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Conditioning For Your First Endurance Ride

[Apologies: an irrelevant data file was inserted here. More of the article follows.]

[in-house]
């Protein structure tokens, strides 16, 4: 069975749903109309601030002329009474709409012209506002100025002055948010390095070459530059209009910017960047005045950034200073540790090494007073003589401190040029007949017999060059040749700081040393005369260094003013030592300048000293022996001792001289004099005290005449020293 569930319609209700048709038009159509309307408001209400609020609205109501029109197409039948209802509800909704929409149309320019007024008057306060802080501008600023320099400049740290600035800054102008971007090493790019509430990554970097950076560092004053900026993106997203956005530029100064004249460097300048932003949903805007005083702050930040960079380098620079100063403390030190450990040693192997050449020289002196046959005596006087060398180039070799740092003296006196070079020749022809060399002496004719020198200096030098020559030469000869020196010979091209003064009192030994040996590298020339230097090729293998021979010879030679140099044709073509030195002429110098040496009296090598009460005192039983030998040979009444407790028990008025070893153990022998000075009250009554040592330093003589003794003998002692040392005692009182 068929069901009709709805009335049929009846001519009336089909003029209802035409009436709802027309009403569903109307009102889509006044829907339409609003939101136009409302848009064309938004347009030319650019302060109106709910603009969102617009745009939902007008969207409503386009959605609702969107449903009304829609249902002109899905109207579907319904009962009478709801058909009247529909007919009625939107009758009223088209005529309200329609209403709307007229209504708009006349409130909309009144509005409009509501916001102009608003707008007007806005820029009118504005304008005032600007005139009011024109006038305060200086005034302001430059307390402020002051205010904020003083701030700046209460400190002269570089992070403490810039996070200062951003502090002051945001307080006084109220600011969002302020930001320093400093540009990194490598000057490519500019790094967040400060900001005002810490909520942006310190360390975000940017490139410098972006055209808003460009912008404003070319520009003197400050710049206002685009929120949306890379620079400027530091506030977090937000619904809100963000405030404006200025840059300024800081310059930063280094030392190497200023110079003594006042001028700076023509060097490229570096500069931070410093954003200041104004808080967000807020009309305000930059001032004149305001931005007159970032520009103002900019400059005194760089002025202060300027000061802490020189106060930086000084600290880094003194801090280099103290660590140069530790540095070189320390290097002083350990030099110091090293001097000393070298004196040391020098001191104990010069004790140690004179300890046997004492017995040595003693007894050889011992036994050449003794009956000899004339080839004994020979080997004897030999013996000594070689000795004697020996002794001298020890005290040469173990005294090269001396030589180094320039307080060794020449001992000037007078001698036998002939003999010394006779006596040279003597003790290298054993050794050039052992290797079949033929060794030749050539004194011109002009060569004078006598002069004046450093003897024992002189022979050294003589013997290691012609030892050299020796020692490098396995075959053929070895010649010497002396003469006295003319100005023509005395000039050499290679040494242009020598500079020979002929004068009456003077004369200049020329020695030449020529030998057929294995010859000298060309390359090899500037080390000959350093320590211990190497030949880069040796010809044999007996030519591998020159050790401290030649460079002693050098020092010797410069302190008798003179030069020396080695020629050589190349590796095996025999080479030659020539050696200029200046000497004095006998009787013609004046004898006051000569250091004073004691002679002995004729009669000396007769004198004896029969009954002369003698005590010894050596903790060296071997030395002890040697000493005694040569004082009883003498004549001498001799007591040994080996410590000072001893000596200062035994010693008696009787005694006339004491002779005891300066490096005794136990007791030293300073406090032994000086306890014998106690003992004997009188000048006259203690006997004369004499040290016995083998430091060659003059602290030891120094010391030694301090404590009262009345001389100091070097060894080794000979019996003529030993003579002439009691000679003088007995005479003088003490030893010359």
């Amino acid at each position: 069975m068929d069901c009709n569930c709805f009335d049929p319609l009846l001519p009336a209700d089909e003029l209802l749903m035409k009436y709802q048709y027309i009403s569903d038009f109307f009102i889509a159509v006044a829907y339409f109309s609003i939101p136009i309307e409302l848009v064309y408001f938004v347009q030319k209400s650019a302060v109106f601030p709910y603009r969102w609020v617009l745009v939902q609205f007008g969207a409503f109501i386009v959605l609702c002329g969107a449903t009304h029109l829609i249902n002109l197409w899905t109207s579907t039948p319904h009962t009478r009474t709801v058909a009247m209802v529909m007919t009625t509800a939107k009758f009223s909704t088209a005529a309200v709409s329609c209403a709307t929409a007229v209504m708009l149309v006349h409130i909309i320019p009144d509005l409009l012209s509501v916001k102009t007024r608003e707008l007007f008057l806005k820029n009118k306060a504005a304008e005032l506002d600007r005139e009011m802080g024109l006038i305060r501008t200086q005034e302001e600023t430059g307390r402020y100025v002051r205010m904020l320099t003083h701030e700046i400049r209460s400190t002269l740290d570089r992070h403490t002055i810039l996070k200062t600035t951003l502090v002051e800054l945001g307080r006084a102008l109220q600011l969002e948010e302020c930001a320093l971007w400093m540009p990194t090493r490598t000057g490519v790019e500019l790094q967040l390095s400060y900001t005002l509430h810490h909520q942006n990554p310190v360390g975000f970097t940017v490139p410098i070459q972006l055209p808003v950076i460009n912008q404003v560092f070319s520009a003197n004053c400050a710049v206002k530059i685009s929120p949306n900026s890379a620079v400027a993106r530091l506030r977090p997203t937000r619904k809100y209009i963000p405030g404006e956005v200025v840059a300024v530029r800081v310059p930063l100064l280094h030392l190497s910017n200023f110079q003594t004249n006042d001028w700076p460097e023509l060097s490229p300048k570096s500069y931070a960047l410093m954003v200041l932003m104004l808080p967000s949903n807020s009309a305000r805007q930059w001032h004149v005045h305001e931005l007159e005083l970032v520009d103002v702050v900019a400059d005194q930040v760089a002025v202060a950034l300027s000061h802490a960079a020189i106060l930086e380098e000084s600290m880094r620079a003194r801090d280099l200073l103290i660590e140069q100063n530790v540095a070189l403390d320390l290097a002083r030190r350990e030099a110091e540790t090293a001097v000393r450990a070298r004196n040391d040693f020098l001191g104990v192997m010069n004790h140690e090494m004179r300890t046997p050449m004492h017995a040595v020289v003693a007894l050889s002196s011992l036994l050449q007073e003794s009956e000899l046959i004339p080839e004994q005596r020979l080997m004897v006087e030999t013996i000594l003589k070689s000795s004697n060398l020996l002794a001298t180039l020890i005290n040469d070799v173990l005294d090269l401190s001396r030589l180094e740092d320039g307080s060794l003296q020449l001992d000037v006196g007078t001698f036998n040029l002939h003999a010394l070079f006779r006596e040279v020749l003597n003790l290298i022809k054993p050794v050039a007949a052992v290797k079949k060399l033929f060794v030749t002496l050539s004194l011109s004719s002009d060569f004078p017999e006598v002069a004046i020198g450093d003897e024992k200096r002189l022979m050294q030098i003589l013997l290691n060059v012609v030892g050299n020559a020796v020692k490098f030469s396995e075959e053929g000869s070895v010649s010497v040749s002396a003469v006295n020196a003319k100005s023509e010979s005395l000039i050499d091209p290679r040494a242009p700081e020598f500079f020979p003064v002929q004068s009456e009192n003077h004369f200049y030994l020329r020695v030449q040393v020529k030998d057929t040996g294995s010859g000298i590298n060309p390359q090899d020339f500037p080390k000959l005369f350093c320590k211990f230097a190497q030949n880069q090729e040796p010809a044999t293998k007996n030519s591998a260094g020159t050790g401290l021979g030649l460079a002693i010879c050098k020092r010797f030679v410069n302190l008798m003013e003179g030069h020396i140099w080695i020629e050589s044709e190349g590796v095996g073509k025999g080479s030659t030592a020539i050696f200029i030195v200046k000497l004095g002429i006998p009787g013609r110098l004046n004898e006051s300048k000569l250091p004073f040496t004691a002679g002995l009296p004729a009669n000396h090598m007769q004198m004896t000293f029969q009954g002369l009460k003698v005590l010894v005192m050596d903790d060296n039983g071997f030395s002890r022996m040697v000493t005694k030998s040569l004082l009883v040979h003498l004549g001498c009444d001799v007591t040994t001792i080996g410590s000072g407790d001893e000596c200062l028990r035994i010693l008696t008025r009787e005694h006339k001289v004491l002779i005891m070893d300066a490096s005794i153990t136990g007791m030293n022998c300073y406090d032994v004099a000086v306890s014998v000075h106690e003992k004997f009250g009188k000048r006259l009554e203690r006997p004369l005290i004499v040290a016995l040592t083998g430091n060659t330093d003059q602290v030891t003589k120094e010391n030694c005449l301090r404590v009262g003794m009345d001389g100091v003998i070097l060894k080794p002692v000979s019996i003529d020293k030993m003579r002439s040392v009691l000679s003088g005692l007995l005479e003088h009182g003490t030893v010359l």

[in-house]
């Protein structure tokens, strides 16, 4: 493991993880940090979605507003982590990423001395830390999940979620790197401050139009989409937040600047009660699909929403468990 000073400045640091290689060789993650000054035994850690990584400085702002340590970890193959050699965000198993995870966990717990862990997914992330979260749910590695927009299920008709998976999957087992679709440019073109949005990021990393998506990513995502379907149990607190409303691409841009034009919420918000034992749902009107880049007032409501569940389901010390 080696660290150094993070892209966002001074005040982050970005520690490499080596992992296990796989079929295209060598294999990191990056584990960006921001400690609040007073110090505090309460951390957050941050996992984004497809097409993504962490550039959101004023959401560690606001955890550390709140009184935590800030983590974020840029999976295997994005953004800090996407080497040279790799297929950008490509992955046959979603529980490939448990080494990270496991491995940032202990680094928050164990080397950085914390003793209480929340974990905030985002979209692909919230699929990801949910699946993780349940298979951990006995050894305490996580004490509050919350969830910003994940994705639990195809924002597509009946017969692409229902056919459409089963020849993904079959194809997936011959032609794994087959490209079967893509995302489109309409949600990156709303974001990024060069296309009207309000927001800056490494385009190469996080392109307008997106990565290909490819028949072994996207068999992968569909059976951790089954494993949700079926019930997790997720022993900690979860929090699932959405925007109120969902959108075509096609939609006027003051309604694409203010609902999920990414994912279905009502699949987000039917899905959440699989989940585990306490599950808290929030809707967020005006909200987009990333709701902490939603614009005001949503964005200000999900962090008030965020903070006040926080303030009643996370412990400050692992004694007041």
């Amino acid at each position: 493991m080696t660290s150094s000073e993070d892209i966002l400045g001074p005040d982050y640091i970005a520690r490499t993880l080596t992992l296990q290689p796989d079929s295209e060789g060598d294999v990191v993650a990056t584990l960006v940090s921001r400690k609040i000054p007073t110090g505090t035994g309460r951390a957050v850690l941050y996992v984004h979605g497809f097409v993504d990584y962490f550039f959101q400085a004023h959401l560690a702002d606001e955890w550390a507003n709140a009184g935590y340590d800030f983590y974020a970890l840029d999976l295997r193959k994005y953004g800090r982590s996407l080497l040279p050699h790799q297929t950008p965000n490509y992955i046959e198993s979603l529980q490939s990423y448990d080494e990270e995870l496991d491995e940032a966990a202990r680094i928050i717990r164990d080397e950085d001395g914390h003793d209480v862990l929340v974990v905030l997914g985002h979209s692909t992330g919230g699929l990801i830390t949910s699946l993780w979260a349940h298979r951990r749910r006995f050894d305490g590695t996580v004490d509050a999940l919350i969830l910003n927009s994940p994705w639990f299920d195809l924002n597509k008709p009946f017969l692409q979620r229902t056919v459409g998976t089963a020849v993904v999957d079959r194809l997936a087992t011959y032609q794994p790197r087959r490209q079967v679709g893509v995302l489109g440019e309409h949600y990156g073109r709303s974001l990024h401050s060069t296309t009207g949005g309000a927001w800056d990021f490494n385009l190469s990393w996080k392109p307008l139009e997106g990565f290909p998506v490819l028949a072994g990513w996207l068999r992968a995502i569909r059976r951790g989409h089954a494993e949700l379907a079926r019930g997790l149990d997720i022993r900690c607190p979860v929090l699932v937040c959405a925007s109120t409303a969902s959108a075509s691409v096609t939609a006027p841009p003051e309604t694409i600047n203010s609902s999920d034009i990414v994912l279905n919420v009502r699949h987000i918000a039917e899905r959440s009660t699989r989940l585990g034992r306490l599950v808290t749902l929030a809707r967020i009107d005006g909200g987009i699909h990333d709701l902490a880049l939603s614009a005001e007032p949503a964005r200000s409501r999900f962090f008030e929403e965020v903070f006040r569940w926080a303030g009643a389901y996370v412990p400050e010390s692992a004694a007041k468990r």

The purpose of this paper is to provide a practical guideline to help the beginning endurance rider condition his horse for his first 25-mile competition. Before starting, it is important to point out that the time frames and work levels suggested will not be suitable for every individual. How quickly you can progress depends on many factors. The innate metabolic ability and structural soundness of an individual horse are the primary limiting factors, but the state of his health and fitness when you begin will initially play a part. It is up to you as a trainer to use your own judgement to determine how to apply the principles of conditioning to your horse. As a preliminary, be sure your horse has been recently wormed and has his feet in good working order. A plain flat steel shoe is usually the best choice for footwear. An extremely obese or thin animal is not a good candidate for endurance work. With most healthy, mature horses, you can reasonably expect to take part in a limited-distance level endurance ride after three months of steady conditioning. You should not be thinking of winning at this point. Indeed, the limited distance ride is designed to acquaint the novice rider and/or horse with long distance riding, and possibly provide a stepping stone to the open rides. A pace of six to seven mph (if the weather is mild and the trail is not too difficult) is a reasonable goal. The backbone of any conditioning program is long, slow distance work (LSD). It is jogging for horses, involving a steady rate of energy expenditure over increasing distances. It is aerobic work, meaning that the body is able to perform at that level without going into oxygen debt. LSD teaches the body to use more oxygen, increasing both its ability to carry it to the cells and also to extract it once it gets there. As training progresses, the maximum rate at which the heart can perform aerobically moves upwards (from around 120 to 150 or so beats per minute). In other words, the fitter the horse becomes, the faster he can go without becoming fatigued. When you begin your conditioning program, you should buy a stethoscope and learn to use it. You can get one from a drugstore or through your veterinarian. To take a horse's pulse, put the stethoscope behind and slightly above the left elbow. You should hear a faint lub-dub sound. The resting heart rate for most horses is between 32 and 40 (the lub-dub sound counts as one beat). If you are having trouble finding the pulse with the horse at rest, go for a brisk trot or gallop and try again immediately. After exercise, the beat will be louder and faster (probably between 72 and 90). How quickly the pulse drops after exercise is the single best indicator of fitness, and this is why endurance riders and endurance rides put such high priority on keeping track of it. When you first start conditioning you don't need to be overly concerned with pulse rates, because the work will be slow enough not to produce great cardio-vascular stress. However, as you progress pulse recovery will become increasingly important. It is a good idea to start from the beginning with checking your horse to get a feel for how your horse's pulse changes with various levels of stress. As an endurance rider you will also need to develop a feel for how fast your horse travels at different gaits. Most horses walk between two and three mph. The speed of the trot varies greatly: some